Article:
The Desert Locust (Schistocerca gregaria) has joined the list of the myriad of challenges the world has faced in 2020. It only comes second to the Covid – 19 pandemic. It is unfortunate that there is little to no mainstream media attention directed toward a disaster that is slowly but steadily sweeping through the East African region right under our noses. So far, five out of eight East African countries have been affected. While Egypt in North Africa and Yemen in the middle East have also not been spared according to FAO’s ‘Desert Locust situation update’ on 12th November 2020. Needless to say, the threat to the region’s food security is very real.

Aerial spraying efforts using aircrafts alone are not enough to control the breeding and subsequent migration (hopping) of these swarms. Drone technology start up Astral Aerial is stepping in as a supplementary technology to increase control effectiveness. So far, drone technology has been piloted in both Kenya and Ethiopia to access areas that are inaccessible to aircrafts and carry out targeted spot control spraying exercises.

In Samburu, a county in North Western Kenya, the Astral team partnered with CABI, on a UK Foreign, Commonwealth and Development (FCDO) funded project through the Frontier Technologies Hub. The spraying exercise targeted roosting populations of small swarms that are not feasible to spray by other means like aircrafts, or vehicle mounted sprayers. Each drone has a payload capacity of 16 liters and can cover up 10 hectares an hour. The drone’s ability to hover above spraying sites enables spot spraying atop trees, precise spraying in agricultural or inhabited areas and areas with difficult terrain that were unsuitable for aircrafts. Following the spraying exercise, the team carried out post spraying survey flights to accurately measure and record the area covered as well as analyze the characteristic features in the area associated with desert locust infestation.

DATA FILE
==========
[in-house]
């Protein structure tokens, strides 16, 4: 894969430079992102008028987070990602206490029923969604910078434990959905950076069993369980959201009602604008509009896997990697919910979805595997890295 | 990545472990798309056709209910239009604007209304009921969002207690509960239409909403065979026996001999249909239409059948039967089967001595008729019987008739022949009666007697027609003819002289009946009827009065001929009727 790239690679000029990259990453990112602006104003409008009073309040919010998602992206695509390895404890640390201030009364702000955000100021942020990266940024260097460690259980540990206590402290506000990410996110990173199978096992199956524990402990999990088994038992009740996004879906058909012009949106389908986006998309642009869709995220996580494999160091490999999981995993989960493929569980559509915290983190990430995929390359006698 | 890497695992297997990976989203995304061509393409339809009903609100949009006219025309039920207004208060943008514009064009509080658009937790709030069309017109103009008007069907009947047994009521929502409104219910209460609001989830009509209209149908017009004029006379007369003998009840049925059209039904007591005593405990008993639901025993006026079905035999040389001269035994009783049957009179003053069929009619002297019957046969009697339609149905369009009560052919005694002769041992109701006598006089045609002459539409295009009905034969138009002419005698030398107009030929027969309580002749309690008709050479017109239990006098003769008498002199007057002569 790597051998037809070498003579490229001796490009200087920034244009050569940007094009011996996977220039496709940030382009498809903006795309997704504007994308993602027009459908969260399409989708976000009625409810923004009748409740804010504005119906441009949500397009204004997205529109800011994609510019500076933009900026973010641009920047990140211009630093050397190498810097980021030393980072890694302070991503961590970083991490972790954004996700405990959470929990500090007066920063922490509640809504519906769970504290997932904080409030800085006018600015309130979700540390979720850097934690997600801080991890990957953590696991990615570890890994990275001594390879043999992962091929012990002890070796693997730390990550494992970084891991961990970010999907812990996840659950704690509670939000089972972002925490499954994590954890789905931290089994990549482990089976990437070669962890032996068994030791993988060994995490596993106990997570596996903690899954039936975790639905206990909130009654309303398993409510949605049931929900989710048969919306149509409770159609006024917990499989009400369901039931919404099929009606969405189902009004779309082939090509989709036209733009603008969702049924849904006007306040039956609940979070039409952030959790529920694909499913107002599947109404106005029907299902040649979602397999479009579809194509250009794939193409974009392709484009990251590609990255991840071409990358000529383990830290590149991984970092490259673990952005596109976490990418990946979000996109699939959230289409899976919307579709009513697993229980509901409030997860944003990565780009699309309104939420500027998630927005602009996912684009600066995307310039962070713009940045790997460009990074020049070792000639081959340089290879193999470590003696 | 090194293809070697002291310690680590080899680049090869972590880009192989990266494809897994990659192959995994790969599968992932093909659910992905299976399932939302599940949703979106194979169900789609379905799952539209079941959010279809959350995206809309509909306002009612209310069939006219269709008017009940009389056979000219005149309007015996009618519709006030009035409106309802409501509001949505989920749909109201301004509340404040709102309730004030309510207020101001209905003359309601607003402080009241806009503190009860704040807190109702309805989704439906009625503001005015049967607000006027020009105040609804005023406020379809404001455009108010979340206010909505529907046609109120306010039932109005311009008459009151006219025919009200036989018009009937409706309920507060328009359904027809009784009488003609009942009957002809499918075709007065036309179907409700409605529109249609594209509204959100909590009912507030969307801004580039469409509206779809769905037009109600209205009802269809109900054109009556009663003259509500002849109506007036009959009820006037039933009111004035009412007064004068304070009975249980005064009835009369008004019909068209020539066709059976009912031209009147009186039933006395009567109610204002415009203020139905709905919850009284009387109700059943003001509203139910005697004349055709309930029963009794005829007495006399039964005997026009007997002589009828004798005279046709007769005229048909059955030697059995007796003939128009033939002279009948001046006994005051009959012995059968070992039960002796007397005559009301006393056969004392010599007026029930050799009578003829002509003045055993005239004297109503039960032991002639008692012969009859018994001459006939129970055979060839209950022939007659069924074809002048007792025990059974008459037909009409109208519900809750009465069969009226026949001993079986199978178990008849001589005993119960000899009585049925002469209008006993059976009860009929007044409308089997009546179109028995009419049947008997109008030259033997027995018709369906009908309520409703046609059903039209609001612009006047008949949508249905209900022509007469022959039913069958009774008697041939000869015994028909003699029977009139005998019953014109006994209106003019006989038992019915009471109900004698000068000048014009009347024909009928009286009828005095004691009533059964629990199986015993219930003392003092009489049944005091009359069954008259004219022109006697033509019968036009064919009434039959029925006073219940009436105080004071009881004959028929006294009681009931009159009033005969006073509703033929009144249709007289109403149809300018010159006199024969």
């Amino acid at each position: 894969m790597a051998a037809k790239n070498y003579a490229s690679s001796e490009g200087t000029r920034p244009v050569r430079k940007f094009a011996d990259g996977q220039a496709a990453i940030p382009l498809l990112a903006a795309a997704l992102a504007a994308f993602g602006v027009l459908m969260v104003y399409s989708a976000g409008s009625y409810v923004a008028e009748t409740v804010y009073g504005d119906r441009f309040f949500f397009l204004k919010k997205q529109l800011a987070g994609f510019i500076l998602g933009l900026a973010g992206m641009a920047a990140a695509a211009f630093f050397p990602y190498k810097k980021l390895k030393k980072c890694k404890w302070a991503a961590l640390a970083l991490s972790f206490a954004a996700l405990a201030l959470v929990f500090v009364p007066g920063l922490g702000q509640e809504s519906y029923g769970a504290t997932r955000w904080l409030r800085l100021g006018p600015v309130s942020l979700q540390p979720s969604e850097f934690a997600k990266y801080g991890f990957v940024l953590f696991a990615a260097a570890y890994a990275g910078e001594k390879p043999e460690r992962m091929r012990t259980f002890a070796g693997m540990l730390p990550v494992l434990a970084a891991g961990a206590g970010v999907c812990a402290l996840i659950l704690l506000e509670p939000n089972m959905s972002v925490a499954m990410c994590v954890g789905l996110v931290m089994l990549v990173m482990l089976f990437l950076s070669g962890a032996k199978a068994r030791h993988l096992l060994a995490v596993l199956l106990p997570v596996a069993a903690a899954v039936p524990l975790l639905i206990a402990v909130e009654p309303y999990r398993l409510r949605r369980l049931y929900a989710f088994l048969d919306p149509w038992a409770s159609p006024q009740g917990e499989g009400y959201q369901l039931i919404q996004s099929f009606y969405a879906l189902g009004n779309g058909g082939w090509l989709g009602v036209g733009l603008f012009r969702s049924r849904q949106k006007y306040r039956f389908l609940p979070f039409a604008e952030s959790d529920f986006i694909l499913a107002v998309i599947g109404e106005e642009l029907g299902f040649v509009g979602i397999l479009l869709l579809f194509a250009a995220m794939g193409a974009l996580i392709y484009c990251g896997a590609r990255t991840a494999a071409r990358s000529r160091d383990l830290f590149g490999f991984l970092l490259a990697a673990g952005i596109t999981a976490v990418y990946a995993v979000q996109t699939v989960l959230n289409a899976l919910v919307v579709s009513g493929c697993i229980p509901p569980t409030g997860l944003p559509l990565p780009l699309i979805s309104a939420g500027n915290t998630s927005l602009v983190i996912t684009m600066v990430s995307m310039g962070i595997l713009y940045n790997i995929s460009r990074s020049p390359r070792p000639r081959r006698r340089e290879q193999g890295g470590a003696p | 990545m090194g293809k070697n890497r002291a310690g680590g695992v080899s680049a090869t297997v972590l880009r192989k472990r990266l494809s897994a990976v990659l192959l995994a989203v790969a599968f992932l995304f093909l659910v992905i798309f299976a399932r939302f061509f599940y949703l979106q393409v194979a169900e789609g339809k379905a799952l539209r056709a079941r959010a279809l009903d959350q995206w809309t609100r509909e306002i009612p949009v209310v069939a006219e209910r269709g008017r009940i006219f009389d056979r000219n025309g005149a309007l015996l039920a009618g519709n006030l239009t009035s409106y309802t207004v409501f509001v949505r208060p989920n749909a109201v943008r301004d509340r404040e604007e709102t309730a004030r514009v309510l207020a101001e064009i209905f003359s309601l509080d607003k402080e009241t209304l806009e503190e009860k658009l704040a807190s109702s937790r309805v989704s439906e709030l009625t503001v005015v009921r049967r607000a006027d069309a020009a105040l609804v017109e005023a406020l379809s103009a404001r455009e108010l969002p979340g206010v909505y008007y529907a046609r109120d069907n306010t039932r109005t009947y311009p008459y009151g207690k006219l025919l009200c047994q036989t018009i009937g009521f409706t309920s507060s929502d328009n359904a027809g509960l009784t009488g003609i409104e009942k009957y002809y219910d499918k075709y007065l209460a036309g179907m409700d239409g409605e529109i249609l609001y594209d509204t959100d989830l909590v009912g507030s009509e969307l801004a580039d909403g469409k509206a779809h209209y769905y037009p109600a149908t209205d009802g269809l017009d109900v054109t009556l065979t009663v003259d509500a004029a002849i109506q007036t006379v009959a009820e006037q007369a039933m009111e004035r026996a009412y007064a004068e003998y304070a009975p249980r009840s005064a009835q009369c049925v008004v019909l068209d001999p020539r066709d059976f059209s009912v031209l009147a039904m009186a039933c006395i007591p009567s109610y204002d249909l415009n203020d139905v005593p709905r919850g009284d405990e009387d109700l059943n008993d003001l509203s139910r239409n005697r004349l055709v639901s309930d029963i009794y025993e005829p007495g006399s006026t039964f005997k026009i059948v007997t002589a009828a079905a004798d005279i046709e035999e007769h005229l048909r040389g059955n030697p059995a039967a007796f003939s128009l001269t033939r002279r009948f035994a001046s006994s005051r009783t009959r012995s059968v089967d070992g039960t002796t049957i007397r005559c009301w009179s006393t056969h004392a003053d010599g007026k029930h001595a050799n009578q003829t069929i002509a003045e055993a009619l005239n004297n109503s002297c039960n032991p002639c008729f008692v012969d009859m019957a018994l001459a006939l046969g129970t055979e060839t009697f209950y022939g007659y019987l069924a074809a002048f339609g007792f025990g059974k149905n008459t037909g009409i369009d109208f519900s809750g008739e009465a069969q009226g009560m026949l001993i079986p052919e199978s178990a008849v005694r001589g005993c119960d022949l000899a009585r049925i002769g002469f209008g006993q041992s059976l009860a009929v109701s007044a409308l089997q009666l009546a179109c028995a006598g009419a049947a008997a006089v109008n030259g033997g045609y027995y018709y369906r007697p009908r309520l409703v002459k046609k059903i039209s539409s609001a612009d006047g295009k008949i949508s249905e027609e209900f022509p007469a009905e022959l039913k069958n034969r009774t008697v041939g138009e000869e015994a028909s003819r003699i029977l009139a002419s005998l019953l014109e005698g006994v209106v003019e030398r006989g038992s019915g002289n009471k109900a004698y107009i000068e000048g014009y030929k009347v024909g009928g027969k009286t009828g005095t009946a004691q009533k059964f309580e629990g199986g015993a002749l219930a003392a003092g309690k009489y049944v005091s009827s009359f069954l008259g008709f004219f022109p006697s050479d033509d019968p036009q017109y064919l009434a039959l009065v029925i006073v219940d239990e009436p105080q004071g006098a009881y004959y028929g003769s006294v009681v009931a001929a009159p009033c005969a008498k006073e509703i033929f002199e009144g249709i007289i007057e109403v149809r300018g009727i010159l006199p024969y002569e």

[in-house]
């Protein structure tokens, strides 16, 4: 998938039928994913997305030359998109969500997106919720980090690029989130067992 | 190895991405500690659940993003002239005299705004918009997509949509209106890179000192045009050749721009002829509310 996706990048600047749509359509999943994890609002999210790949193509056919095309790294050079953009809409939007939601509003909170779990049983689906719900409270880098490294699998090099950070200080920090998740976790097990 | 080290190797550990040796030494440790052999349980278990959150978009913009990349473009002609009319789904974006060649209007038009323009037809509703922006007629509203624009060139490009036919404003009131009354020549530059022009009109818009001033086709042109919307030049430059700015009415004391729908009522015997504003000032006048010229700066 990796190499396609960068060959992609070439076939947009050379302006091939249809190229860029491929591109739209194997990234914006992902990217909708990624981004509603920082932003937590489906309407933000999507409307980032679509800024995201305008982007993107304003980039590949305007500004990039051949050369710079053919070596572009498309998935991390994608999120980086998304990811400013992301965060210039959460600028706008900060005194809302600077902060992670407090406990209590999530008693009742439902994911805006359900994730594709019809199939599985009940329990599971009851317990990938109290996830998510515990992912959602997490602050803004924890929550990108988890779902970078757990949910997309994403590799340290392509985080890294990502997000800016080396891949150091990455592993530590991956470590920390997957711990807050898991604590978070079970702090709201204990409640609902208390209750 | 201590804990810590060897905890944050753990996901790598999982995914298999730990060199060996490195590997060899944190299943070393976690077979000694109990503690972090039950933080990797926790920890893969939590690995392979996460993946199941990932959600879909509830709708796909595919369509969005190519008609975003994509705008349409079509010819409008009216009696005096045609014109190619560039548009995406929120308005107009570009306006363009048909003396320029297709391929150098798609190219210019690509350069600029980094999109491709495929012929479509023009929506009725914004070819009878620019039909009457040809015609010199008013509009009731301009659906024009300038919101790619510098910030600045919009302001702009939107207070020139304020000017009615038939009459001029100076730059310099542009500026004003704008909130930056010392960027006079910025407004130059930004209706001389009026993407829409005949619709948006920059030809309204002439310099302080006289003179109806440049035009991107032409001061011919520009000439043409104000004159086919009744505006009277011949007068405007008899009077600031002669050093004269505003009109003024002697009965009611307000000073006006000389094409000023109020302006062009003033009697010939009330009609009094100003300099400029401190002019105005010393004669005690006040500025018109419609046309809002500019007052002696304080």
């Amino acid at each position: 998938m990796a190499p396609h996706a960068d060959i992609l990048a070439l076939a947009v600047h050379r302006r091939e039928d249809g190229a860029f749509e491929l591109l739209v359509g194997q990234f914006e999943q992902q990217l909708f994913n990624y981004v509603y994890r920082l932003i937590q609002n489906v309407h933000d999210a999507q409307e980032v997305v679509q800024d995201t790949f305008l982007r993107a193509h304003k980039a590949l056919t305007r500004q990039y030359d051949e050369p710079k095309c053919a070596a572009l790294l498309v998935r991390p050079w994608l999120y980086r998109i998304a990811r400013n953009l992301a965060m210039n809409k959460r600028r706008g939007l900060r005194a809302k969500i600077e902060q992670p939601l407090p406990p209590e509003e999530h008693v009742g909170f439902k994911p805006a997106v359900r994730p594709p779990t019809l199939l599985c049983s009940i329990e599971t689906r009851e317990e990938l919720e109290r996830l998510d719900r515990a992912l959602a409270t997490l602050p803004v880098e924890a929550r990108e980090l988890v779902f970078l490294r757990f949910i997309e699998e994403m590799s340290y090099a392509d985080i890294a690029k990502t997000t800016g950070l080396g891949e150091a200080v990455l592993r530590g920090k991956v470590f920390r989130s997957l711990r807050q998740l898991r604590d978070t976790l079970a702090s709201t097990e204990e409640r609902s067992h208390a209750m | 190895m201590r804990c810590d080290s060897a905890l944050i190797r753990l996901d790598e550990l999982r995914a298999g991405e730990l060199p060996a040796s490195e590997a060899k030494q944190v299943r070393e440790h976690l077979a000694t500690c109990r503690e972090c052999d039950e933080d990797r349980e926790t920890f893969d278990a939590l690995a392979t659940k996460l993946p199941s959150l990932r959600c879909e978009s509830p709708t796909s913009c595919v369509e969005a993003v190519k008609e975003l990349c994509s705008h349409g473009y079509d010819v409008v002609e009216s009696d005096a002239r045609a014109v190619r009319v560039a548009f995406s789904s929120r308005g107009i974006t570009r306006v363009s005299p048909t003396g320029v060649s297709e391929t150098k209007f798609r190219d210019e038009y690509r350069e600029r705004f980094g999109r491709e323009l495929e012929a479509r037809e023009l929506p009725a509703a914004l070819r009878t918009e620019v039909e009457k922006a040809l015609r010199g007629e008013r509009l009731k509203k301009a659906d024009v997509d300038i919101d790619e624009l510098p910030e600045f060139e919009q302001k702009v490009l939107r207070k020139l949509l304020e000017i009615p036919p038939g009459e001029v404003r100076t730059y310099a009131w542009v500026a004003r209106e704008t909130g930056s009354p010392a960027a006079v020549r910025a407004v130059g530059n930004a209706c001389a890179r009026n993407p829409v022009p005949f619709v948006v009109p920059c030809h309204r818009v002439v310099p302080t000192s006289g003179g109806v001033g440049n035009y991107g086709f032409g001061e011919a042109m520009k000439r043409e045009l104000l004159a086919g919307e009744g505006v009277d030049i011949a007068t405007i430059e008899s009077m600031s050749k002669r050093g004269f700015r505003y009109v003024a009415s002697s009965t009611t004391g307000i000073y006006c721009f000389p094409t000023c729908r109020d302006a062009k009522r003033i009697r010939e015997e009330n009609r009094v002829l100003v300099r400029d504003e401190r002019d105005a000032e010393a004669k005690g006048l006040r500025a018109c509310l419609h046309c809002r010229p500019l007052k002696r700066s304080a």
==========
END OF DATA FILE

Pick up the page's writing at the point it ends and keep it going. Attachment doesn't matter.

In Ethiopia, Astral Aerial, through the ministry of Agriculture and Ethiopian Airlines, has so far sprayed over 1,600 ha of desert locust infested area in Jijiga, where more immature swarms are reported to be present between Jijiga and Degeh Bur, according to FAO’s desert locust situation update. This was in an effort to supplement aerial spraying via aircrafts. Again, spot spraying of roosting swarms proved much more effective to control than hopper swarms during their migration. In addition to effectively targeting the swarms, the drones were easily transported across the difficult terrain enabling quick and easy movement over long distances for roosting site location.

We have just scratched the surface on the potential for complete eradication of this problem. However, we need to pull together all available response efforts, from aircrafts, to drone technology, to ground control efforts; in order to salvage what is left of our food security, before we add acute food shortages to our list of challenges in 2020.